Seriously… when was the last time we had an administration that was this bad? I mean, how many presidents can claim that they did that much damage to our foreign policy and inflicted the worst economic crisis in several generations on us? Especially when you compare that with the strong and prosperous country their predecessor left to them? When was the last time we had a government as spectacularly proficient at turning gold into lead?

    I’m sure some people somewhere must’ve been that bad, or close, or even worse, but I’ll eat my hat if the Bushies aren’t in the bottom five at least.

  37. 37
    Corner Stone says:

    @terraformer:

    We need to think long and hard about how our current civilization and society ensures that sociopaths and misanthropes can (and more often than not, do) attain positions of power and influence

    It’s funny, because I was just reflecting on this last night while watching a special feature on the motorcycle builder Jesse James. He’s such a despicable person, in so many ways, and yet whatever it is that pushes him has allowed him to live a life 99.90% of us can only dream about.

  38. 38
    Chris says:

    @Bill in Section 147:

    They really hate FDR more but they get puzzled looks from Fox viewers when they mention events before the Civil Rights era.

    That, and he was the president during World War Two. And since everything they know about foreign policy, they learned from World War Two action flicks, it’s kind of hard to taint him…

  39. 39

    @Chris: In the wingnut version of history he was responsible for the Great Depression, or at the very least prolonging it. See for example, Shlaes Amity.

  40. 40
    Villago Delenda Est says:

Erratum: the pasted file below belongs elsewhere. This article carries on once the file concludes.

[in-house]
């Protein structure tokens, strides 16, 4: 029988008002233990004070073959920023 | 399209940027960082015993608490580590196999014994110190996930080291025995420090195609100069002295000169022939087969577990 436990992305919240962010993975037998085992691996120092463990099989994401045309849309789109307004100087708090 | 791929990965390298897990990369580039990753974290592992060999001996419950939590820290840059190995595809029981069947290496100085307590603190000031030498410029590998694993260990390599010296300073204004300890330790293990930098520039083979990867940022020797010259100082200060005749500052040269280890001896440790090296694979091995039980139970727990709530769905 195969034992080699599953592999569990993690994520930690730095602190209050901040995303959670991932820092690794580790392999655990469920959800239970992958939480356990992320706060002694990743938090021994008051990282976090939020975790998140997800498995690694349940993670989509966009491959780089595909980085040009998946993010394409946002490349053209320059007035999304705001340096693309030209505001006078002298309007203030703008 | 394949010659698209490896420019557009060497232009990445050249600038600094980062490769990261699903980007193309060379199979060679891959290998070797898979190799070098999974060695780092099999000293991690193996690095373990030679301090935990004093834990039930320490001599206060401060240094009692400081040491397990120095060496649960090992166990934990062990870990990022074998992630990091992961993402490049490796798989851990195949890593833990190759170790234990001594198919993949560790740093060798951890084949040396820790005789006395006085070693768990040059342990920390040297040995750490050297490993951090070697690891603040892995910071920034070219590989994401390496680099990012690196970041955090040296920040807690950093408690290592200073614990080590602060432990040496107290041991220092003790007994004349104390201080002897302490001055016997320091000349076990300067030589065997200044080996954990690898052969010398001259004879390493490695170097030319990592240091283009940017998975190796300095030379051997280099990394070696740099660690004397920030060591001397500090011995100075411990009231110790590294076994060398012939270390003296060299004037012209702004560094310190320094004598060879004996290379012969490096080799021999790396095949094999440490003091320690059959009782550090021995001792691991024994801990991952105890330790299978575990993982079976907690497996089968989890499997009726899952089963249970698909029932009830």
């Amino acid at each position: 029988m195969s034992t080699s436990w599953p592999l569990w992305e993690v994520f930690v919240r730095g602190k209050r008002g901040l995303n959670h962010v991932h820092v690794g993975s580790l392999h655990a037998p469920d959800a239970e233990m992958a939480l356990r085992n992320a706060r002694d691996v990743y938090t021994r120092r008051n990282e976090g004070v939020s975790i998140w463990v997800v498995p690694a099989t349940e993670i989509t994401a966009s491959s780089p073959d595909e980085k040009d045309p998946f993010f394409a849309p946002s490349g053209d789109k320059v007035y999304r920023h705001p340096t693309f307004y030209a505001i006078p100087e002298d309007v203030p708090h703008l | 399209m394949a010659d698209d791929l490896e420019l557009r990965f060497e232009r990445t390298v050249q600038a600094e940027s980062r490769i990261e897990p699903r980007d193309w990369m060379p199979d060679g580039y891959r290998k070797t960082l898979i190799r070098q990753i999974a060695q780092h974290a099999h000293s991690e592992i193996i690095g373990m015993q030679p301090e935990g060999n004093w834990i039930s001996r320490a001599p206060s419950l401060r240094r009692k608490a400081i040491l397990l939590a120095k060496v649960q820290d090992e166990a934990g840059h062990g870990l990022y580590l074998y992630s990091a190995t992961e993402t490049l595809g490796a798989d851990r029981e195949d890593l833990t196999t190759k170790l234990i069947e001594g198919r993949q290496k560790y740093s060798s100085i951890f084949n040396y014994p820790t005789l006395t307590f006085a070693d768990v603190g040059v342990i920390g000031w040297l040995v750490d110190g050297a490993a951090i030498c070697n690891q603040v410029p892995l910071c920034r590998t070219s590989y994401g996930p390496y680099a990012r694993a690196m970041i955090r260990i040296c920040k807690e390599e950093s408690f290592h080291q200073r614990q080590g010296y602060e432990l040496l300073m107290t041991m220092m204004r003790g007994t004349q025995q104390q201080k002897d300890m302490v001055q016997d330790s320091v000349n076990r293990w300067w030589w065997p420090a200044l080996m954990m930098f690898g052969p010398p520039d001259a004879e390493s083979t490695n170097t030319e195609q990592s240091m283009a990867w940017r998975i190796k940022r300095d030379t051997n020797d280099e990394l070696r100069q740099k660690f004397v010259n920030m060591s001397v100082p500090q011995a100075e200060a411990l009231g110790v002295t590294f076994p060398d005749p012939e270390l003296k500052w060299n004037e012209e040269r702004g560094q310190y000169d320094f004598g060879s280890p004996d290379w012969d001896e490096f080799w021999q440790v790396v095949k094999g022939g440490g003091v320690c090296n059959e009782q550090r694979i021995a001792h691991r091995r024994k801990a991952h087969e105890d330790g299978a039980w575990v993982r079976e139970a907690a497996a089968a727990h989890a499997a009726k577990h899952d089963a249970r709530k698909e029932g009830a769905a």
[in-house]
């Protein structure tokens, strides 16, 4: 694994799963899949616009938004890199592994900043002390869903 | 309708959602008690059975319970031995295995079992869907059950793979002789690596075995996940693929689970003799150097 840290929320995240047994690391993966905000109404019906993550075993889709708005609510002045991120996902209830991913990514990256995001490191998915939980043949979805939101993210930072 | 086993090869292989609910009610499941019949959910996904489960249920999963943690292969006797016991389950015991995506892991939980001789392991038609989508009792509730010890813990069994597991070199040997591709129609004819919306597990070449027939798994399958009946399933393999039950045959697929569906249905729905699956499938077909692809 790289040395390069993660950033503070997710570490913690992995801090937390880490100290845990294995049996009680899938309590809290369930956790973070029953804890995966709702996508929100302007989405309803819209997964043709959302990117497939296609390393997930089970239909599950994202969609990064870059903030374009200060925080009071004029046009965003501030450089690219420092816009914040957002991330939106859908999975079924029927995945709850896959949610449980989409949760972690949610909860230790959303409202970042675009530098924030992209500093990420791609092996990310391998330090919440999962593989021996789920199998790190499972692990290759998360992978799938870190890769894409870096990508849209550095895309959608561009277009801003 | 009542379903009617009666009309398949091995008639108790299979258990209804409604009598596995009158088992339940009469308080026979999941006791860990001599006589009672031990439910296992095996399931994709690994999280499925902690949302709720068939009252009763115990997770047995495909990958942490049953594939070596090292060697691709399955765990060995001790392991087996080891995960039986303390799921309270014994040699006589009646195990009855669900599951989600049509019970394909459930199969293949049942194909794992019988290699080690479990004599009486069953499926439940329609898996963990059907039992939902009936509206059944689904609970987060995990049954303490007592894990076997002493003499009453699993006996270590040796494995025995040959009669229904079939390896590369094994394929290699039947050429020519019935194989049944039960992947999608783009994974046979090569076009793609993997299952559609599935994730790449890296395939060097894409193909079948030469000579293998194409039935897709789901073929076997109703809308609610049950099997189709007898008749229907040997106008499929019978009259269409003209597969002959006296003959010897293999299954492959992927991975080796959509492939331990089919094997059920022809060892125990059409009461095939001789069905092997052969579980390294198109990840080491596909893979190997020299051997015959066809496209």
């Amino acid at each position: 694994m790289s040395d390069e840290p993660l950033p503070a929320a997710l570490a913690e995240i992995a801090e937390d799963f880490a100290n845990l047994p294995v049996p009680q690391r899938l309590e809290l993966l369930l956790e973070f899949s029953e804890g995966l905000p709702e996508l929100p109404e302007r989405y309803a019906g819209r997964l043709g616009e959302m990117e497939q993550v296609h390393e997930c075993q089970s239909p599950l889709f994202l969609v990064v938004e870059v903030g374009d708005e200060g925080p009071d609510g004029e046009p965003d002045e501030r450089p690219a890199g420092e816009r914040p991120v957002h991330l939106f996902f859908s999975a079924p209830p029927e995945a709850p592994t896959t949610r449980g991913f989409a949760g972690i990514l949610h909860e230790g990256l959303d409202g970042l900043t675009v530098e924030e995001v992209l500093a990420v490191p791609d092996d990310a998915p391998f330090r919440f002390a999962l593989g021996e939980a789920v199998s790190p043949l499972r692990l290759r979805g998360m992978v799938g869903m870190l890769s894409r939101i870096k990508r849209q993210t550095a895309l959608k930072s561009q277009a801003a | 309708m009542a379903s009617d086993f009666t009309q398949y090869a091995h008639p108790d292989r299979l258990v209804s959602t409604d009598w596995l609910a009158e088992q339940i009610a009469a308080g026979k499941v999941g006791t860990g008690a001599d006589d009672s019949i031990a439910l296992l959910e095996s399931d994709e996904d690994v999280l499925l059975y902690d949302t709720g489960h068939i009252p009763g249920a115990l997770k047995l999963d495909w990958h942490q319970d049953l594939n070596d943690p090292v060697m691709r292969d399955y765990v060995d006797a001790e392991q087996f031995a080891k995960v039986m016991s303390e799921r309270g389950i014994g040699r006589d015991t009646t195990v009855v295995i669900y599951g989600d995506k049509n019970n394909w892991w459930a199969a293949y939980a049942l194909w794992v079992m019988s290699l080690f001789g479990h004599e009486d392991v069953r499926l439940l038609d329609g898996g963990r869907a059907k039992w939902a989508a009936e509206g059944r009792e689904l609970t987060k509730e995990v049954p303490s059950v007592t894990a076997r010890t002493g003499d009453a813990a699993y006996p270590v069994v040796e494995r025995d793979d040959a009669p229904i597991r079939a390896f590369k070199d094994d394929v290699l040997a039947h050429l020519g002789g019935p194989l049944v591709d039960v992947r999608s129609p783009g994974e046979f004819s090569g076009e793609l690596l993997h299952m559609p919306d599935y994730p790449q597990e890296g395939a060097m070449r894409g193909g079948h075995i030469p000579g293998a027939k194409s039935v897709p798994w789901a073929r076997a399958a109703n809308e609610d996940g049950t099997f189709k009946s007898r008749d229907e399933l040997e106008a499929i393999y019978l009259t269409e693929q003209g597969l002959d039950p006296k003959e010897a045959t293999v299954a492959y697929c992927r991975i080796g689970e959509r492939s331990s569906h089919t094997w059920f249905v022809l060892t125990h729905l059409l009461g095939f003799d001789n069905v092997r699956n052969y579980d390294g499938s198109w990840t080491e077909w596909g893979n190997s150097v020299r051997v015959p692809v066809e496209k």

@Corner Stone:

    You’re dead to me.

    The only thing good about Gerry Ford’s presidency was Betty.

    Nixon should have gone to prison for his crimes.

    As for Cheney, I’m not kidding about that Dark Lord shit. He’s every bit as evil as Hitler, Stalin, Amin, Pol Pot, or the Ayatollah Khomeini.

  41. 41
    Turgidson says:

    @schrodinger’s cat:

    And FDR’s Hoot-Smalley tariff. Don’t forget that.

  42. 42
    Villago Delenda Est says:

    @The Other Chuck:

    That’s a running joke stolen from Homer Simpson, who himself was mocking the utter scum of the right wing.

  43. 43
    MattF says:

    Another NYRB article– Timothy Snyder on Ukraine:

    http://www.nybooks.com/article.....insrc=hpss

    I’m a cynical boy, but the sheer dishonesty of Putin et. al. leaves me gasping.

  44. 44
    Botsplainer says:

    @AnotherBruce:

    Please more details! Sounds like a heart warming story

    Basically, I was telling him to quit being Texan, and to ditch his sense of entitlement.

  45. 45
    Just Some Fuckhead says:

    @Corner Stone:

    I disagree. That was absolutely the right call for the country at that time. Think of the dysfunction that would have entailed if he hadn’t made the decision to move forward with clean hands.